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  8.  74
    Should Utilitarianism Be Scalar?Gerald Lang - 2013 - Utilitas 25 (1):80-95.
    Scalar utilitarianism, a form of utilitarianism advocated by Alastair Norcross, retains utilitarianism's evaluative commitments while dispensing with utilitarianism's deontic commitments, or its commitment to the existence or significance of moral duties, obligations and requirements. This article disputes the effectiveness of the arguments that have been used to defend scalar utilitarianism. It is contended that Norcross's central does not succeed, and it is suggested, more positively, that utilitarians cannot easily distance themselves from deontic assessment, just as long as scalar utilitarians admit (...)
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  9.  90
    Some Groundwork for a Multidimensional Axiology.Alan Carter - 2011 - Philosophical Studies 154 (3):389 - 408.
    By distinguishing between contributory values and overall value, and by arguing that contributory values are variable values insofar as they contribute diminishing marginal overall value, this article helps to establish the superiority of a certain kind of maximizing, value-pluralist axiology over both sufficientarianism and prioritarianism, as well as over all varieties of value-monism, including utilitarianism and pure egalitarianism.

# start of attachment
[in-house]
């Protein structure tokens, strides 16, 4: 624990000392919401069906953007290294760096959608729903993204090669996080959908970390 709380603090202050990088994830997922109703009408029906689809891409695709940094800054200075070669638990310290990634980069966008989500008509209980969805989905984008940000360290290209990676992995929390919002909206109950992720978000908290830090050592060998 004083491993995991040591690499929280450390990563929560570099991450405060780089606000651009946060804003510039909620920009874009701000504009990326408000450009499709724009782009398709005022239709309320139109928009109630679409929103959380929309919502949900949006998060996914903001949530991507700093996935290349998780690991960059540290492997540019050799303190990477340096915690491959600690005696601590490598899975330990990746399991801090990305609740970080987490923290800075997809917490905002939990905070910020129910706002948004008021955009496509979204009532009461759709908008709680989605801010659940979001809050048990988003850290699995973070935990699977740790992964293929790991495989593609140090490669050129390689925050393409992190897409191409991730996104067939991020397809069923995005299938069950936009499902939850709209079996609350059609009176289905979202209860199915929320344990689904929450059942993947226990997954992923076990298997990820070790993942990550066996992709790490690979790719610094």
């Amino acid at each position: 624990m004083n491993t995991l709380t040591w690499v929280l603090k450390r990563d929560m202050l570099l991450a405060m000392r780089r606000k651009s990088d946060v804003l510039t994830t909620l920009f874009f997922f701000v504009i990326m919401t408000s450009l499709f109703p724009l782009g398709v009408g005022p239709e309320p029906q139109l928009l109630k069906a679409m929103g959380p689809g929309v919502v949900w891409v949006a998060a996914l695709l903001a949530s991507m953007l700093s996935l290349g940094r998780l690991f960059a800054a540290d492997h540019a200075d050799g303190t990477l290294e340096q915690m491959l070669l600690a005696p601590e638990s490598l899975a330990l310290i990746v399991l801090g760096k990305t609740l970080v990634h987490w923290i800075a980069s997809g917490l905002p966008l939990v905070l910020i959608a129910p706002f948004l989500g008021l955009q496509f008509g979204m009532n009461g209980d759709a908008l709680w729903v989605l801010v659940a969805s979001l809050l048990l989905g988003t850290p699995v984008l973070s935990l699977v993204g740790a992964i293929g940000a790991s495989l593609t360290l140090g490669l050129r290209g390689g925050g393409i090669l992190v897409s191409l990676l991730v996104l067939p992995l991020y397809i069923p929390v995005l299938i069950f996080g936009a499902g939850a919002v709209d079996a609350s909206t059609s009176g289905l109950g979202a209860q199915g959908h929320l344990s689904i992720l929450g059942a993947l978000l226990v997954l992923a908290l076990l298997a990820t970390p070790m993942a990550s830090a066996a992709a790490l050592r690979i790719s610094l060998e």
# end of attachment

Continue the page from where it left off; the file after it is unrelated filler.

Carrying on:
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  10.  81
    Intuitions and the Demands of Consequentialism.Matthew Tedesco - 2011 - Utilitas 23 (1):94-104.
    One response to the demandingness objection is that it begs the question against consequentialism by assuming a moral distinction between what a theory requires and what it permits. According to the consequentialist, this distinction stands in need of defense. However, this response may also beg the question, this time at the methodological level, regarding the credibility of the intuitions underlying the objection. The success of the consequentialist's response thus turns on the role we assign to intuitions in our moral methodology. (...)
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  11.  49
    Maximising, Satisficing and Context.C. S. Jenkins & Daniel Nolan - 2010 - Noûs 44 (3):451-468.
  12. Demandingness as a Virtue.Robert E. Goodin - 2009 - The Journal of Ethics 13 (1):1-13.